Networking 101

March 12, 2008

Generation Y is the known as the most networked generation ever. Meaning we maintain connections with persons from our past over longer periods of time and often look for opportunities to connect with new folks. Facebook and LinkedIn are standards at this point and we use them to reach out and digitally touch (or poke in Facebook speak) friends from past, present, and into the future.

Unfortunatley for the enterprise, all this personal networking is one factor that leads to higher turnover of younger employees. It is nothing new to get a job through a close friend but what has changed is the medium job inquiries are received and how close that friend actually is. It is not uncommon for me to get a Facebook invite from a “friend” in my network looking for applicants or to get a LinkedIn question from a headhunter who queried something in my profile. I think part of being so highly networked is our willingness to post personal information all over the Web in various forms and locations. The social networks facilitate the sharing of this information and opens the discussion about employment opportunities.

It’s not just social networks either. Maybe some of you out in the blogosphere have given or received job offers based on a blog. Maybe you’ve initiated a conversation with someone based on their expertise shown in a discussion forum.  Simply put, Millennials continue to make their mark all over the Web, continually expanding their networks; one page, one profile, one post at a time.


We Are Not Google!

September 13, 2007

You don’t say? I thought I just left my dog at home today, overlooked the pool tables, and donated the rest of my salary to charity. Regardless, the clarification may have been necessary for me as a Millennial and fan of all things Google. However necessary, it should not be an excuse from a Boomer to a Millennial regarding a companies lack of desire to accept change.

Since earlier this year when Fortune named Google the Best Company to Work For in America, Google has been brought up many times in the workplace outside of the context of just search and their suite of Web tools. Now their name is being thrown around the workplace by different generations as a form of reference.

Around the same time my Boomer colleague mentioned that our company was not Google, I had a Millennial coworker attempt to negotiate a perk popularized by Google referred to as “twenty percent” time. This is the practice in which Google encourages all of it’s engineers to spend one day a week on projects that interest them regardless of their project team. This has proven to be quite the successful practice for Google which estimates that half of new product launches originated from the 20% time. Alas, as my Boomer friend mentioned, we are not Google and consequently my Millennial friend’s request was denied.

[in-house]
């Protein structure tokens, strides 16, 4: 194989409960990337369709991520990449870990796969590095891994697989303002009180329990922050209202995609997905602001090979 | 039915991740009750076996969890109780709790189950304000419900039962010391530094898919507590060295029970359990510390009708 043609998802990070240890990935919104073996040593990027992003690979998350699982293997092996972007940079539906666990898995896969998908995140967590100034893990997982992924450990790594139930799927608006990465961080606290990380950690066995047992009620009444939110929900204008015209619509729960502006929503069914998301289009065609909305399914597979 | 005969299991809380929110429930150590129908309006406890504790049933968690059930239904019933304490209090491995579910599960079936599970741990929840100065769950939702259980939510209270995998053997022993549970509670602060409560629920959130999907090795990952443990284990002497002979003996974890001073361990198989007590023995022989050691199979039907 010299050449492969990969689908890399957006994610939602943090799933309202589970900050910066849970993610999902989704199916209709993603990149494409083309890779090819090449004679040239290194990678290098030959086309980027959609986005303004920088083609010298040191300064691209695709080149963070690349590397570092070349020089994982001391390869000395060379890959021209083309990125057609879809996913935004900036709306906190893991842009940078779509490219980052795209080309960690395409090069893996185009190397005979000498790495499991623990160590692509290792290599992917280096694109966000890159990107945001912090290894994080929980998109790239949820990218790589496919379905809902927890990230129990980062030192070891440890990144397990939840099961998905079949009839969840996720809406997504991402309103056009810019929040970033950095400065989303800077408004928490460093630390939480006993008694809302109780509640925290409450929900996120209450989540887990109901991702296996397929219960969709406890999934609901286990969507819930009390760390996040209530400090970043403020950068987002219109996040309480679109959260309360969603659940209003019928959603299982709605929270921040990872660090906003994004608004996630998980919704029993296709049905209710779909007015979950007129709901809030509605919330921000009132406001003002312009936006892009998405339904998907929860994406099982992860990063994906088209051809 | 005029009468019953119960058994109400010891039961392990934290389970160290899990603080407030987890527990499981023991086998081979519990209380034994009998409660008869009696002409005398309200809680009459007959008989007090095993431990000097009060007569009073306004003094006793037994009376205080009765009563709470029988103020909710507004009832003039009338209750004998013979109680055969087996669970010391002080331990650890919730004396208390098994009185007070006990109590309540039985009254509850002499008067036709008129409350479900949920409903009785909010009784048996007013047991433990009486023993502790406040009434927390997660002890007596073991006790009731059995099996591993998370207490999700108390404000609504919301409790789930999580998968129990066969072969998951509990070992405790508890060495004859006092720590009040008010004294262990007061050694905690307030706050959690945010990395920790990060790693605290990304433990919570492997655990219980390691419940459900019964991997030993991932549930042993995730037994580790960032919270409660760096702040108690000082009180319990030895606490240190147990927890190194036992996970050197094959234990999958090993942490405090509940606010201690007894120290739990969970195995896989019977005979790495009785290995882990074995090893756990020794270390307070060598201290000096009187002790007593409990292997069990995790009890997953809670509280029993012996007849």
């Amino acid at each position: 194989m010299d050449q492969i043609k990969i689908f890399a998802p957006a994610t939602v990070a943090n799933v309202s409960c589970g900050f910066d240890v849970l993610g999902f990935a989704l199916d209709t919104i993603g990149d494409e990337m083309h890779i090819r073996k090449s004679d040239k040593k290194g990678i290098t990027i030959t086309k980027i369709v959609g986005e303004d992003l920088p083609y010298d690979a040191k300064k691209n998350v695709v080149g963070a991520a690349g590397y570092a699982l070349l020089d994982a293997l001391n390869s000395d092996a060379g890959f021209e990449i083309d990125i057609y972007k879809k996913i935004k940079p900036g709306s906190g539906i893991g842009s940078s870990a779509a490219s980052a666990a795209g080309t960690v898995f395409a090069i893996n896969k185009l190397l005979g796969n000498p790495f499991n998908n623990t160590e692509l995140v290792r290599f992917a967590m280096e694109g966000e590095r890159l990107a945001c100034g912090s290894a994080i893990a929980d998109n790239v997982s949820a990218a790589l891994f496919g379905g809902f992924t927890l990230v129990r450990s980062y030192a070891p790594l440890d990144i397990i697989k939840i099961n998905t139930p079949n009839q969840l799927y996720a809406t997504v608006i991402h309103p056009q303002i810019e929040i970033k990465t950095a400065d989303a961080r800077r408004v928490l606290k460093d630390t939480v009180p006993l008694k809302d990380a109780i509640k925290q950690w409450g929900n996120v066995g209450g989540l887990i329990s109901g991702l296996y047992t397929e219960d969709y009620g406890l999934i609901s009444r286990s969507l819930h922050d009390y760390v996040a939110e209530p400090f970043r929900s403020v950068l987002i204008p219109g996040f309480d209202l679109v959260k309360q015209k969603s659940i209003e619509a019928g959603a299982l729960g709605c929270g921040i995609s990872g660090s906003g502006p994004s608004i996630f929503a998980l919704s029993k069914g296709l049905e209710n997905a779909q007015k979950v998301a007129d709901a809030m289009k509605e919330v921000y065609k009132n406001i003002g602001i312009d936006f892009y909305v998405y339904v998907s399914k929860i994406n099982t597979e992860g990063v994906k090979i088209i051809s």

As Google continues it’s path of domination and it’s influence over members of the Google Generation (just made that up, not offical), I believe we will see more and more pressure from Millennials to make the workplace more Google like and give the power to the lowly worker bees to push change and be creative and not just be cogs in the corporate machine.

Bridging the Generational Divide

June 27, 2007

Today the CIO of my company did a presentation titled ‘Generational Insight to Workforce Planning’ which described our companies (and many others) situation of an aging Boomer workforce and a growing demand for young knowledge workers. Obviously there wern’t too many surprises in that presentation since that is much of what this blog is devoted to, but what turned out to be very interesting was the conversation that ensued after the presentation.

The room was comprised of members of all four of the major generations currently in the workplace: Matures, Boomers, Xers, and Millennials. One gentlemen brought up the concept of retirment and the fact that very little has been done in terms of succession planning and knowledge management for his position. His concern was what is going to happen to all of the knowledge hat he has acquired over several decades of dedicated employment when he checks out. My immediate concern was not only what is going to happen to that knowledge, but how will it be managed?

I’m sure that a Mature or Boomer would prefer one means of documenting and handing off information and the growing number of Xers and Millennials would prefer an alternative. So how does the employer choose the most appropriate tools for these different generations? If those older workers are more comfortable with a Word doc or email message but the younger workers would prefer to access and upgrade that information through a wiki or have it incorporated in a mashup or team collaboration area; how do you bridge that gap? It was an eye opener for me as a Millennial in that I know what I want and how I want it. However, I often forget that Matures and Boomers also know what they want and how they want it and that their desires have become much more ingrained into their person over time.